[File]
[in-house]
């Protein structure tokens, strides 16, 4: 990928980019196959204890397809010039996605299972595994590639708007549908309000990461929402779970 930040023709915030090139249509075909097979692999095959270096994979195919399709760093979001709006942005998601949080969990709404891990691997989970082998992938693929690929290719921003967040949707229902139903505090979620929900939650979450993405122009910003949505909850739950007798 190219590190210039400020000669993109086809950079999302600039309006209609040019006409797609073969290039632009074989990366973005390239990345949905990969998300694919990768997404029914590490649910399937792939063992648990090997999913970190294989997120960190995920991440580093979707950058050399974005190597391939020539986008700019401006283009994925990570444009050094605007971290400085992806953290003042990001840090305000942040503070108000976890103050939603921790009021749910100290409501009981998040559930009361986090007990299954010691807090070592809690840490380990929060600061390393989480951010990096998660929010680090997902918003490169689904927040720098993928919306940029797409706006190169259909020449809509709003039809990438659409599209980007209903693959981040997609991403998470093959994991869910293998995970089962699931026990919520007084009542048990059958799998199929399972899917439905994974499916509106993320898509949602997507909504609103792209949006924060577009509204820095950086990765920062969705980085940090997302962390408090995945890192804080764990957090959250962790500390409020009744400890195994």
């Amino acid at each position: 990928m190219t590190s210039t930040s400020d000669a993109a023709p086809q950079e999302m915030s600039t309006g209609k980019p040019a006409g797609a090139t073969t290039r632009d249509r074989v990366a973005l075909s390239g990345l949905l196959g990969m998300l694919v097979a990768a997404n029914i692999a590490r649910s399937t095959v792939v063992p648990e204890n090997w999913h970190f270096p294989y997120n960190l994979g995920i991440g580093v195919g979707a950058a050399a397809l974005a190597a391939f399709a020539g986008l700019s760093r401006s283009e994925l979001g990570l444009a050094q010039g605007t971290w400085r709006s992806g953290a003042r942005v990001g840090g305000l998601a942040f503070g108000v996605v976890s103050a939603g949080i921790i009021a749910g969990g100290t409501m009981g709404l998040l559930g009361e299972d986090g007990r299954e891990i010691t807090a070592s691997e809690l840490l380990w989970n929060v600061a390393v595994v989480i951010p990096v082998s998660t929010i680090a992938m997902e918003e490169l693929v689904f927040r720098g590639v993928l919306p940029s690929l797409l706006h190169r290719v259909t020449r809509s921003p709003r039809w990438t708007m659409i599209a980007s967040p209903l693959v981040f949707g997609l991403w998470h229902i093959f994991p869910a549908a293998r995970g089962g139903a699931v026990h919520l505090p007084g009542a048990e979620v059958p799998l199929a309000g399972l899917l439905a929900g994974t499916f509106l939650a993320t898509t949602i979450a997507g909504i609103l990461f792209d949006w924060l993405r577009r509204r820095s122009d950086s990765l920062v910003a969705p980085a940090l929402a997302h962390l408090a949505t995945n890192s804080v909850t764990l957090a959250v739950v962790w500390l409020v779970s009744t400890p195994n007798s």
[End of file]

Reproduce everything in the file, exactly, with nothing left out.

[in-house]
């Protein structure tokens, strides 16, 4: 990928980019196959204890397809010039996605299972595994590639708007549908309000990461929402779970 930040023709915030090139249509075909097979692999095959270096994979195919399709760093979001709006942005998601949080969990709404891990691997989970082998992938693929690929290719921003967040949707229902139903505090979620929900939650979450993405122009910003949505909850739950007798 190219590190210039400020000669993109086809950079999302600039309006209609040019006409797609073969290039632009074989990366973005390239990345949905990969998300694919990768997404029914590490649910399937792939063992648990090997999913970190294989997120960190995920991440580093979707950058050399974005190597391939020539986008700019401006283009994925990570444009050094605007971290400085992806953290003042990001840090305000942040503070108000976890103050939603921790009021749910100290409501009981998040559930009361986090007990299954010691807090070592809690840490380990929060600061390393989480951010990096998660929010680090997902918003490169689904927040720098993928919306940029797409706006190169259909020449809509709003039809990438659409599209980007209903693959981040997609991403998470093959994991869910293998995970089962699931026990919520007084009542048990059958799998199929399972899917439905994974499916509106993320898509949602997507909504609103792209949006924060577009509204820095950086990765920062969705980085940090997302962390408090995945890192804080764990957090959250962790500390409020009744400890195994």
């Amino acid at each position: 990928m190219t590190s210039t930040s400020d000669a993109a023709p086809q950079e999302m915030s600039t309006g209609k980019p040019a006409g797609a090139t073969t290039r632009d249509r074989v990366a973005l075909s390239g990345l949905l196959g990969m998300l694919v097979a990768a997404n029914i692999a590490r649910s399937t095959v792939v063992p648990e204890n090997w999913h970190f270096p294989y997120n960190l994979g995920i991440g580093v195919g979707a950058a050399a397809l974005a190597a391939f399709a020539g986008l700019s760093r401006s283009e994925l979001g990570l444009a050094q010039g605007t971290w400085r709006s992806g953290a003042r942005v990001g840090g305000l998601a942040f503070g108000v996605v976890s103050a939603g949080i921790i009021a749910g969990g100290t409501m009981g709404l998040l559930g009361e299972d986090g007990r299954e891990i010691t807090a070592s691997e809690l840490l380990w989970n929060v600061a390393v595994v989480i951010p990096v082998s998660t929010i680090a992938m997902e918003e490169l693929v689904f927040r720098g590639v993928l919306p940029s690929l797409l706006h190169r290719v259909t020449r809509s921003p709003r039809w990438t708007m659409i599209a980007s967040p209903l693959v981040f949707g997609l991403w998470h229902i093959f994991p869910a549908a293998r995970g089962g139903a699931v026990h919520l505090p007084g009542a048990e979620v059958p799998l199929a309000g399972l899917l439905a929900g994974t499916f509106l939650a993320t898509t949602i979450a997507g909504i609103l990461f792209d949006w924060l993405r577009r509204r820095s122009d950086s990765l920062v910003a969705p980085a940090l929402a997302h962390l408090a949505t995945n890192s804080v909850t764990l957090a959250v739950v962790w500390l409020v779970s009744t400890p195994n007798s």